One of the more crucial points and one of the more striking things to me, that Mary Sarotte made was the impact the media, particularly television, had on the end of the Soviet Union.  During this section, using the example of the Berlin Wall, she wrote how the media scrambled to get to the wall to capture images of East and West Berliners tearing down the wall.   She discussed how the media not only observed the events but they had also publicized and personalized the events going on.  In particular, she noted two people in East Berlin, “reporter Georg Mascolo and his cameraman Rainer Marz of Spiegel-Tv” who not only took pictures but also filmed the events going on in the East. ((Mary Elise Sarotte. 1989: The Struggle To Create Post-Cold War Europe. Princeton: Princeton University Press, 2009. 43.)) During and after the events of the Berlin Wall, photos and footage of the events showed up in Western Media as well as in Eastern German media.  This was significant to the downfall of the Soviet Union because it not only showed the west how ugly events were getting, but it also spurred on more Eastern Germans to take part in separating themselves from the Soviet Union.

Sarotte on the Factors of the Soviet Union’s Collapse

In “1989”, Mary Elise Sarotte questions the factors at play in the fall of the Soviet Union. In her first chapter, she discusses the changes that occurred in 1989 and argues that the Soviet Union’s collapse was propelled as a result of changes within the Soviet Union’s internal status quo, unstable relations with between Americans and Soviet politicians, and changing international relations in Europe. She also points to the looming fear of nuclear warfare that characterized the Cold War and defined the era in general. She argues that “technology of both weapons and surveillance [as a result of constant threat of nuclear war]…created a unique era” (Sarotte 13). This fear led to both the United States and the Soviet Union to negotiate arms treaties and nuclear disarmament programs. These discussions were led by Reagan and Gorbachev in the 1980s and was considered internationally to be a step towards better cooperation between the two superpowers. However, despite these advances in foreign policy and relations, “the [American] public wanted more” (Sarotte 15). Sarotte argues that this step towards nuclear disarmament was perceived by subsequent president Bush as a policy in the United States’ foreign policy towards the Soviet Union, thus leading bush to refocus his political aggression back on the Soviet Union. However, Sarotte goes on to show that a European stance towards non-violence had cultivated by 1989, and thus the fear of nuclear warfare was dissipated.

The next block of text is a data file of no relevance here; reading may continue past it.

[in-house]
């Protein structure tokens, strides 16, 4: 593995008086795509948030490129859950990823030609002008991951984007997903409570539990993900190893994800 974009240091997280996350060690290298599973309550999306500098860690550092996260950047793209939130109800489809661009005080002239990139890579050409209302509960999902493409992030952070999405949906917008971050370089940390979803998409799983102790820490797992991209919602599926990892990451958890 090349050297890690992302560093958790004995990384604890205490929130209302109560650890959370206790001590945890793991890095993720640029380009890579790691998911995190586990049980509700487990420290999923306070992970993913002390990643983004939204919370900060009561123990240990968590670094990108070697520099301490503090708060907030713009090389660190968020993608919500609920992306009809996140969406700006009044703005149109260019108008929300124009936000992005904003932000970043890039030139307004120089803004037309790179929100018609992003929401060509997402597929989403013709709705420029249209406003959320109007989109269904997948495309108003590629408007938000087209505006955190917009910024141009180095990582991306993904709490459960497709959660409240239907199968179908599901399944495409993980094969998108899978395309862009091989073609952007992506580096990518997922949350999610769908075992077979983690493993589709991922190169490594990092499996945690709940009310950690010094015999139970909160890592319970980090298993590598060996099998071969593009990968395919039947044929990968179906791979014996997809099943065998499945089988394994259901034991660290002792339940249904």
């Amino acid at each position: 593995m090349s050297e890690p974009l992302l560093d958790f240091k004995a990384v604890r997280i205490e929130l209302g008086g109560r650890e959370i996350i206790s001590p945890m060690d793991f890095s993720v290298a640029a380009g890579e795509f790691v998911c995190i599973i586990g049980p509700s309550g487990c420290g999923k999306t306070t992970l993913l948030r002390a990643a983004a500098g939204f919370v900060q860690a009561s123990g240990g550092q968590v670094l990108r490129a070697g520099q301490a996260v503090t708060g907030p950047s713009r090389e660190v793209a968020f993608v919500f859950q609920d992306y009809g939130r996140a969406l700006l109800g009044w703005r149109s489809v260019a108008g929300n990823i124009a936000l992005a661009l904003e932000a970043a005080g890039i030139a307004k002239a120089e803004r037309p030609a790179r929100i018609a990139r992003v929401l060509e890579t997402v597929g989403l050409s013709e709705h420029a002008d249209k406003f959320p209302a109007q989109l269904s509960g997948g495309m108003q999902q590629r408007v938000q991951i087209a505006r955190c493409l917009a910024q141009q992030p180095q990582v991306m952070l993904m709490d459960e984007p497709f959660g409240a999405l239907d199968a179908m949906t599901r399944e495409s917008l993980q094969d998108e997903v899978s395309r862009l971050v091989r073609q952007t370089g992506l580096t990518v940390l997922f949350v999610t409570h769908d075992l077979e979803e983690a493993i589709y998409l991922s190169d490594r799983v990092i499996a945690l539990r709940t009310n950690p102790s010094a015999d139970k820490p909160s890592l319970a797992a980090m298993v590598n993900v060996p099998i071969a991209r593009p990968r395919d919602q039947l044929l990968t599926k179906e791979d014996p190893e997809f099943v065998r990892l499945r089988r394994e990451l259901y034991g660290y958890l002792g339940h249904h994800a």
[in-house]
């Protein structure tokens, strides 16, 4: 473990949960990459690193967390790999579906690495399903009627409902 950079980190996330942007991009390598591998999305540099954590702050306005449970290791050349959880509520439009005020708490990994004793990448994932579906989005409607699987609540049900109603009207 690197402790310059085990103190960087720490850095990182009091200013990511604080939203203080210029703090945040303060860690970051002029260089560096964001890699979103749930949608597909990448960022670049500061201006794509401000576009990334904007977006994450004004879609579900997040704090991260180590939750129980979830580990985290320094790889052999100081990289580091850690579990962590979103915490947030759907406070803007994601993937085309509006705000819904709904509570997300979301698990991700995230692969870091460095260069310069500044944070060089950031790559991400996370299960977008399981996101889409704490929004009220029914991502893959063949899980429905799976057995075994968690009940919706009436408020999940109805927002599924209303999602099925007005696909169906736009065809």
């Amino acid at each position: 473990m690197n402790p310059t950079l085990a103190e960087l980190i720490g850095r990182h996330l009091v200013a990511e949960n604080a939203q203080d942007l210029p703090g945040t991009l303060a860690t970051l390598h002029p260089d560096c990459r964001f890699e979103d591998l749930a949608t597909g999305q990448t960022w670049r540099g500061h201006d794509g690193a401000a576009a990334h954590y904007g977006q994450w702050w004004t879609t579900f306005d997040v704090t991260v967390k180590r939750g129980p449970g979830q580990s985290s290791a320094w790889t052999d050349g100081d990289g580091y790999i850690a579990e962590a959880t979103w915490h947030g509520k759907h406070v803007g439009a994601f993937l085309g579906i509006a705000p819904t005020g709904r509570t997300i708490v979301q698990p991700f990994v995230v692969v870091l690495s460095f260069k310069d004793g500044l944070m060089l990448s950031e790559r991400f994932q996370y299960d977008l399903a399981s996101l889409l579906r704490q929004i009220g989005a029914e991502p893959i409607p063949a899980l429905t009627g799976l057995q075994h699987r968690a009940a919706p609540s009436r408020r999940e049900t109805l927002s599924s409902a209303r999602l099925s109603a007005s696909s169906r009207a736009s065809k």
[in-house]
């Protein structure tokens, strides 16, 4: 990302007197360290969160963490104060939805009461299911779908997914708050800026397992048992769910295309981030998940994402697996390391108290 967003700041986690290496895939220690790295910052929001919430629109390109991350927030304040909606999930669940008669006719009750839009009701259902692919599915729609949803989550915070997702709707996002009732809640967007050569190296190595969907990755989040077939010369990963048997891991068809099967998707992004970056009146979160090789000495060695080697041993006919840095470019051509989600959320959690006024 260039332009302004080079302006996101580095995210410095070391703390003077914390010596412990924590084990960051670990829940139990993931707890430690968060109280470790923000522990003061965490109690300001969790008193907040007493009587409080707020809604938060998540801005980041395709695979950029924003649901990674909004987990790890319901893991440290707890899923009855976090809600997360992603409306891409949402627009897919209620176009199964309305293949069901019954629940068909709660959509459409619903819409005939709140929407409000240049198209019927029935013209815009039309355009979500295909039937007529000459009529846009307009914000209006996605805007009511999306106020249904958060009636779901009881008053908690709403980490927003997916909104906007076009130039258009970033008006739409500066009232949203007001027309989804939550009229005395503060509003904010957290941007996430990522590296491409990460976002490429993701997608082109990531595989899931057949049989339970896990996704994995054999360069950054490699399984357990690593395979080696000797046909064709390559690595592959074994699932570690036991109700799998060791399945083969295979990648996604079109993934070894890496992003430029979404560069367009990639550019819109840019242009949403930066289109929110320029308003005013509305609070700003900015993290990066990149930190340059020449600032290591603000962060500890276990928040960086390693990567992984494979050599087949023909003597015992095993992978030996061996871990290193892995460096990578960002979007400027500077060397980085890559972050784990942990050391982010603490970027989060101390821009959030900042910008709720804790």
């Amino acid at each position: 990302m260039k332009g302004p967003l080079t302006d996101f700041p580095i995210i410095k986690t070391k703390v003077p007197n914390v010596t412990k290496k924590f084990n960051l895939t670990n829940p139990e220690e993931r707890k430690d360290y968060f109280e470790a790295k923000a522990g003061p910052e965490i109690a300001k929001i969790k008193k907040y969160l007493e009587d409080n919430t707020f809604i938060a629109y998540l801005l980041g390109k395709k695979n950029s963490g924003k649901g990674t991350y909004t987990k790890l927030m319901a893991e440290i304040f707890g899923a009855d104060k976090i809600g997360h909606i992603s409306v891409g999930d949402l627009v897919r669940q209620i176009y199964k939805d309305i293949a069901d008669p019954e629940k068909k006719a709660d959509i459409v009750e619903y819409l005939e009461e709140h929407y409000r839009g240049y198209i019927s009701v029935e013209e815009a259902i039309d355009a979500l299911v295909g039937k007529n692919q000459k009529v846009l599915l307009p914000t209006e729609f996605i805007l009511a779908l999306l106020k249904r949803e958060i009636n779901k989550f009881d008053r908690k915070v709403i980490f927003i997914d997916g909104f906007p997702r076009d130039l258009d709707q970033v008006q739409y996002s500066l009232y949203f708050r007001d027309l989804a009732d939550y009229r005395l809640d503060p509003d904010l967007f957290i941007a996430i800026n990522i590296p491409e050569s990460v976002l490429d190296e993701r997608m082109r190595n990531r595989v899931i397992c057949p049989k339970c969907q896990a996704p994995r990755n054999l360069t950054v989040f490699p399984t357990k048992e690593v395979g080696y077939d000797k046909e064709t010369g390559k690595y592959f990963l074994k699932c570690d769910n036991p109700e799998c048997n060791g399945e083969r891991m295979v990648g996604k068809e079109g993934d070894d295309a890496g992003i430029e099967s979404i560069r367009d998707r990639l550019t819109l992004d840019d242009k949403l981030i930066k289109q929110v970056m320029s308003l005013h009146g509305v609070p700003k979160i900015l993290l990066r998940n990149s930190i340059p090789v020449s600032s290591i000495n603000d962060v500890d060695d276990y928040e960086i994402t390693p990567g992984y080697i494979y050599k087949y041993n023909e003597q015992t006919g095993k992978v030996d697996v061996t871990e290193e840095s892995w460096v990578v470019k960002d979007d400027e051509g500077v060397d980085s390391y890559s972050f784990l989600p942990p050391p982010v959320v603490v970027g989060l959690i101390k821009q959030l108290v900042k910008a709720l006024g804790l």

In her analysis of the factors that contributed to the fall of the Soviet Union, Sarotte paints Gorbachev as a progressive leader trying to “producing a better socialism, not an imitation of social democracy” (Sarotte 14) whose reforms were stalled by Bush’s shift in his policy towards the USSR. She also claimed that Gorbachev’s new thinking policy, well-intentioned as it was, was not able to withstand the demands that it set upon itself. She claims that this policy “raised expectations among the broader population that he could not fulfill” (Sarotte 15). Openness, the opportunity to voice concerns and the doors to opposition were opened. This led to a rise of opposition parties throughout Eastern Europe, and this newly harnessed freedom gave rise to a national self-confidence (in East Germany and Eastern Europe) that led to the collapse of the Berlin Wall.

Is Sarotte implying that the collapse of the Soviet Union was inevitable? How instrumental was Gorbachev in this collapse and how much of it was due to the underlying problems that had been stacked on top of each other for the preceding 60 years?

Post-Cold War Consumerism; Mary Elise Sarotte